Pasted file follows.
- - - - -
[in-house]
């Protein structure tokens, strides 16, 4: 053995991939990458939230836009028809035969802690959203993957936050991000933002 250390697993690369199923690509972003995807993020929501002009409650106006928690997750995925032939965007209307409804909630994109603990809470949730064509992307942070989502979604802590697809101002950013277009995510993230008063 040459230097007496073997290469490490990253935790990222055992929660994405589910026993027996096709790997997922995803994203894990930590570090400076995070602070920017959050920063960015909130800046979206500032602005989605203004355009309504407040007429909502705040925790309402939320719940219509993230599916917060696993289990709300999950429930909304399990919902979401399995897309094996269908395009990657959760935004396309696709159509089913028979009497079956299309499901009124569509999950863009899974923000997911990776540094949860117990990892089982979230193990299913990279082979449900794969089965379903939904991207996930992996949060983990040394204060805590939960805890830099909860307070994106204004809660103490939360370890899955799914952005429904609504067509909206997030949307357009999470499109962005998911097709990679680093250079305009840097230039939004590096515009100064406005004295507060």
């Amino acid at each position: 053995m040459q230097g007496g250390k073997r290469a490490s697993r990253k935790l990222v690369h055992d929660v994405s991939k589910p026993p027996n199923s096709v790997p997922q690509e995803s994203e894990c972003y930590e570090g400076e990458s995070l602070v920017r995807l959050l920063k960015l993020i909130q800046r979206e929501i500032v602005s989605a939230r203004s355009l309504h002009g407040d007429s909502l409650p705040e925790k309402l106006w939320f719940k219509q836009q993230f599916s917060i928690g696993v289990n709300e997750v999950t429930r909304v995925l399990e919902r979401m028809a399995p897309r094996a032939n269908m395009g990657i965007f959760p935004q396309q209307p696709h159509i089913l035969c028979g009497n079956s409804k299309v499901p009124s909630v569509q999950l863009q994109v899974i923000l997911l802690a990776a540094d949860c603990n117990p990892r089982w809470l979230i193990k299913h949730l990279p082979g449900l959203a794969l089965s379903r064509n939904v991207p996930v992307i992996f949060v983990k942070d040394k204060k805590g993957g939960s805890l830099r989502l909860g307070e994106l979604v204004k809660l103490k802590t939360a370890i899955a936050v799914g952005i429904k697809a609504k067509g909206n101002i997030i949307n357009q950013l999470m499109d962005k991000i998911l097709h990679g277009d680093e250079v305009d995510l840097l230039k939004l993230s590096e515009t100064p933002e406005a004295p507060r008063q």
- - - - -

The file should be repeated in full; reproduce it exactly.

[in-house]
């Protein structure tokens, strides 16, 4: 053995991939990458939230836009028809035969802690959203993957936050991000933002 250390697993690369199923690509972003995807993020929501002009409650106006928690997750995925032939965007209307409804909630994109603990809470949730064509992307942070989502979604802590697809101002950013277009995510993230008063 040459230097007496073997290469490490990253935790990222055992929660994405589910026993027996096709790997997922995803994203894990930590570090400076995070602070920017959050920063960015909130800046979206500032602005989605203004355009309504407040007429909502705040925790309402939320719940219509993230599916917060696993289990709300999950429930909304399990919902979401399995897309094996269908395009990657959760935004396309696709159509089913028979009497079956299309499901009124569509999950863009899974923000997911990776540094949860117990990892089982979230193990299913990279082979449900794969089965379903939904991207996930992996949060983990040394204060805590939960805890830099909860307070994106204004809660103490939360370890899955799914952005429904609504067509909206997030949307357009999470499109962005998911097709990679680093250079305009840097230039939004590096515009100064406005004295507060």
């Amino acid at each position: 053995m040459q230097g007496g250390k073997r290469a490490s697993r990253k935790l990222v690369h055992d929660v994405s991939k589910p026993p027996n199923s096709v790997p997922q690509e995803s994203e894990c972003y930590e570090g400076e990458s995070l602070v920017r995807l959050l920063k960015l993020i909130q800046r979206e929501i500032v602005s989605a939230r203004s355009l309504h002009g407040d007429s909502l409650p705040e925790k309402l106006w939320f719940k219509q836009q993230f599916s917060i928690g696993v289990n709300e997750v999950t429930r909304v995925l399990e919902r979401m028809a399995p897309r094996a032939n269908m395009g990657i965007f959760p935004q396309q209307p696709h159509i089913l035969c028979g009497n079956s409804k299309v499901p009124s909630v569509q999950l863009q994109v899974i923000l997911l802690a990776a540094d949860c603990n117990p990892r089982w809470l979230i193990k299913h949730l990279p082979g449900l959203a794969l089965s379903r064509n939904v991207p996930v992307i992996f949060v983990k942070d040394k204060k805590g993957g939960s805890l830099r989502l909860g307070e994106l979604v204004k809660l103490k802590t939360a370890i899955a936050v799914g952005i429904k697809a609504k067509g909206n101002i997030i949307n357009q950013l999470m499109d962005k991000i998911l097709h990679g277009d680093e250079v305009d995510l840097l230039k939004l993230s590096e515009t100064p933002e406005a004295p507060r008063q």